Opinion

Opinion: Lawmakers intrude into business of sovereign nation





Musings on a new oil tax agreement for the Mandan, Hidatsa and Arikara Nation of North Dakota:
Another example of that surfaced in a Senate Appropriations committee hearing last week on HB 1234, a long bill at 20 pages, related to income tax withholding for oil and gas royalties, to oil extraction tax definitions and exemptions and the state-tribal oil tax agreement.

It earlier passed the House on Feb. 25 by a 72-21 margin and has been in the Senate ever since. The House vote showed partisanship and, in turn, GOP support of the oil industry, as only four Republicans voted against the bill.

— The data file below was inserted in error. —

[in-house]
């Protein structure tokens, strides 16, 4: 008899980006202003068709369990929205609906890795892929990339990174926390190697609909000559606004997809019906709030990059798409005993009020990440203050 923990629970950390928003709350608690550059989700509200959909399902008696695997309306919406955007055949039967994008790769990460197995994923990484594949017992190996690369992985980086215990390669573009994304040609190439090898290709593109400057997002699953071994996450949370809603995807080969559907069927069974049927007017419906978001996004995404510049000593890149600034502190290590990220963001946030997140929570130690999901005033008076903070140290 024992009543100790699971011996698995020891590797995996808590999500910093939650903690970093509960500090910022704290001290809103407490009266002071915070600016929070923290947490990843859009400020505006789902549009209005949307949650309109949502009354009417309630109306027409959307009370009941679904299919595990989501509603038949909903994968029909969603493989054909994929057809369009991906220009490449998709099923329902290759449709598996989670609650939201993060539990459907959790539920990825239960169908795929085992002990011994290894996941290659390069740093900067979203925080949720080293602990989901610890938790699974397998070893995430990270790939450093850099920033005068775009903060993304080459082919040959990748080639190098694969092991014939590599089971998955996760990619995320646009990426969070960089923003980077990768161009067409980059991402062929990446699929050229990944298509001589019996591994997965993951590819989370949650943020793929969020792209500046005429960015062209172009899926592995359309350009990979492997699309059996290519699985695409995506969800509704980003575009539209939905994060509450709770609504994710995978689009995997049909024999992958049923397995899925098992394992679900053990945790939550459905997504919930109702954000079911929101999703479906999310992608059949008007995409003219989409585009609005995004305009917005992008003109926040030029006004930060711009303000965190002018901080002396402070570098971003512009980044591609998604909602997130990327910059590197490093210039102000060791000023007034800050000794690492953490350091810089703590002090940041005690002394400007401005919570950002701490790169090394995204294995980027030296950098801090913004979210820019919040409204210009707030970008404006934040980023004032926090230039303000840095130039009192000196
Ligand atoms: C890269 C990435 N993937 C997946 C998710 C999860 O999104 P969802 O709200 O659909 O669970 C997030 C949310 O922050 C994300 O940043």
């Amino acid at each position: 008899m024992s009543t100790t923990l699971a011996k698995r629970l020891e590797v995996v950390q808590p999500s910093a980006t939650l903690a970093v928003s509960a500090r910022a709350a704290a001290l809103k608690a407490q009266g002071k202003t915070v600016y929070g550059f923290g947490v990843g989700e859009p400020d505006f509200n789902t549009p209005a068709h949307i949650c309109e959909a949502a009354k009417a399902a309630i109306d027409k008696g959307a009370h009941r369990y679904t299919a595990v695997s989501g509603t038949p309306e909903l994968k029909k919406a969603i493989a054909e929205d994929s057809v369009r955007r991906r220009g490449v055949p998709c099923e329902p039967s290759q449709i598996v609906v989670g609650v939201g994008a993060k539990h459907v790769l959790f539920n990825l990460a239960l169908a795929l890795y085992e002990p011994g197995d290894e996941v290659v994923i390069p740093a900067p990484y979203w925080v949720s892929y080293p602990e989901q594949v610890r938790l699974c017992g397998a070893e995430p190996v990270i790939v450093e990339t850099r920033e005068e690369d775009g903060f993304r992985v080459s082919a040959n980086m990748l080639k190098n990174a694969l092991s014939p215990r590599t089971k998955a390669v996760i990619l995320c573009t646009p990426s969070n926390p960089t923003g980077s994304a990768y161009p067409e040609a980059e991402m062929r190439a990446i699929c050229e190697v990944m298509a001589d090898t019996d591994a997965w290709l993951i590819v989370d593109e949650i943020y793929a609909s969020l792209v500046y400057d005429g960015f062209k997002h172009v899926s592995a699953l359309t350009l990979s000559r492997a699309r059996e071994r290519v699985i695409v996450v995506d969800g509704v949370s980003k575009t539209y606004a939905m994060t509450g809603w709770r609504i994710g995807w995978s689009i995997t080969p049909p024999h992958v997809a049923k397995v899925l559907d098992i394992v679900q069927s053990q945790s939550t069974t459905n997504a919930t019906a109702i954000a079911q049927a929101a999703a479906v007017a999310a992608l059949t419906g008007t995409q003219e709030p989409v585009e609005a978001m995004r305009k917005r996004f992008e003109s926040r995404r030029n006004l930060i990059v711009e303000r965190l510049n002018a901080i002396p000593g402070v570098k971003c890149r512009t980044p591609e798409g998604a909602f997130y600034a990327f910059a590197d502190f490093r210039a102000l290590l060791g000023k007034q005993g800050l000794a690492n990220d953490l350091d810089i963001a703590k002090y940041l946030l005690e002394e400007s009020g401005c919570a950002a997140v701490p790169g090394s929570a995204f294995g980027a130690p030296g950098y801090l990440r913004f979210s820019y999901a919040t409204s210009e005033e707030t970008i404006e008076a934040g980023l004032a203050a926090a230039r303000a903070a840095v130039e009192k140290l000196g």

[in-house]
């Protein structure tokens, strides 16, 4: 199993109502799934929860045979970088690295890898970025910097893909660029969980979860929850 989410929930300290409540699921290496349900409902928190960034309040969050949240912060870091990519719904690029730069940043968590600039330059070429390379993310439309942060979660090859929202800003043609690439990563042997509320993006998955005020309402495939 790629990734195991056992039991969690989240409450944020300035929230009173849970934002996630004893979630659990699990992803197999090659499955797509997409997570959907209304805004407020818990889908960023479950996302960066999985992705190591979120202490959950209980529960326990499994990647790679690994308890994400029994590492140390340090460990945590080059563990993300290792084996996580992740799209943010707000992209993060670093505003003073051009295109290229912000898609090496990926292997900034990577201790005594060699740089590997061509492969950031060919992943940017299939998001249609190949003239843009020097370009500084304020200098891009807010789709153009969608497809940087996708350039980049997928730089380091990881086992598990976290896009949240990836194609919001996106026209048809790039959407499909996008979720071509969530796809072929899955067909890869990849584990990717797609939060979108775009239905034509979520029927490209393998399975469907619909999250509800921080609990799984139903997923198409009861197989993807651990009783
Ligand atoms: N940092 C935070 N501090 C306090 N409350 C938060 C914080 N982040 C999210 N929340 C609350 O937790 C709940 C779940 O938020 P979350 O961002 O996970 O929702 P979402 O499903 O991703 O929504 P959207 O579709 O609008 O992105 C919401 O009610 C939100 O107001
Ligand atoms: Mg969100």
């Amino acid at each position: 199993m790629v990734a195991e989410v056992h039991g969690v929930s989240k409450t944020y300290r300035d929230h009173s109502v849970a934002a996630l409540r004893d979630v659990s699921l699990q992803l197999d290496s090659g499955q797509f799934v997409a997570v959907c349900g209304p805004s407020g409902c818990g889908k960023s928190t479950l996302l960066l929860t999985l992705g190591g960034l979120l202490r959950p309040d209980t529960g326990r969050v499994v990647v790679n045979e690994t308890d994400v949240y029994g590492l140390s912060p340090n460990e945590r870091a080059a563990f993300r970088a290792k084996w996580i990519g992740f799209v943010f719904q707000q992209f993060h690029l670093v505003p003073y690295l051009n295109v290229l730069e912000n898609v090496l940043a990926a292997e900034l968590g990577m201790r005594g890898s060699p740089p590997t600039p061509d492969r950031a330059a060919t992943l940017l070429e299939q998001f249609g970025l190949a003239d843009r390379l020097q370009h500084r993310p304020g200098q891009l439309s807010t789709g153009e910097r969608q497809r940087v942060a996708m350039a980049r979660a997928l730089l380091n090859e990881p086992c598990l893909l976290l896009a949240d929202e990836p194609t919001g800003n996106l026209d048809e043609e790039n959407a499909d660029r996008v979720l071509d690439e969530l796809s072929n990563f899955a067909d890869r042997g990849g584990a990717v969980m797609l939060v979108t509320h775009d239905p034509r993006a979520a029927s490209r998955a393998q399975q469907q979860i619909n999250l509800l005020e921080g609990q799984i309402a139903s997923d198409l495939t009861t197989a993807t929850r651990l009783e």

The strong oil lobby stepped up once again last week in Appropriations Committee testimony in support of tribal tax provisions of the bill.

HB1234 is a good vehicle to create oil industry revenue “equality” for all of North Dakota’s men, women and children. The committee agreed with a “do pass” recommendation – but only after an amendment that clouds trust and implies greater legislative equity.

If the bill passes, the tribe will now be required to report annually to legislative management the financial investments in “essential infrastructure and fees and expenses.” That begs a question of just how much the legislature is staying out of the business of a sovereign nation.

Get the Story:
John Irby: Legislature gives some, takes some when handling oil, Indians (The Williston Herald 4/17)

Related Stories:
Energy industry supports new tax deal for North Dakota tribe (4/11)
Mandan, Hidatsa and Arikara Nation wants new deal for oil tax (4/5)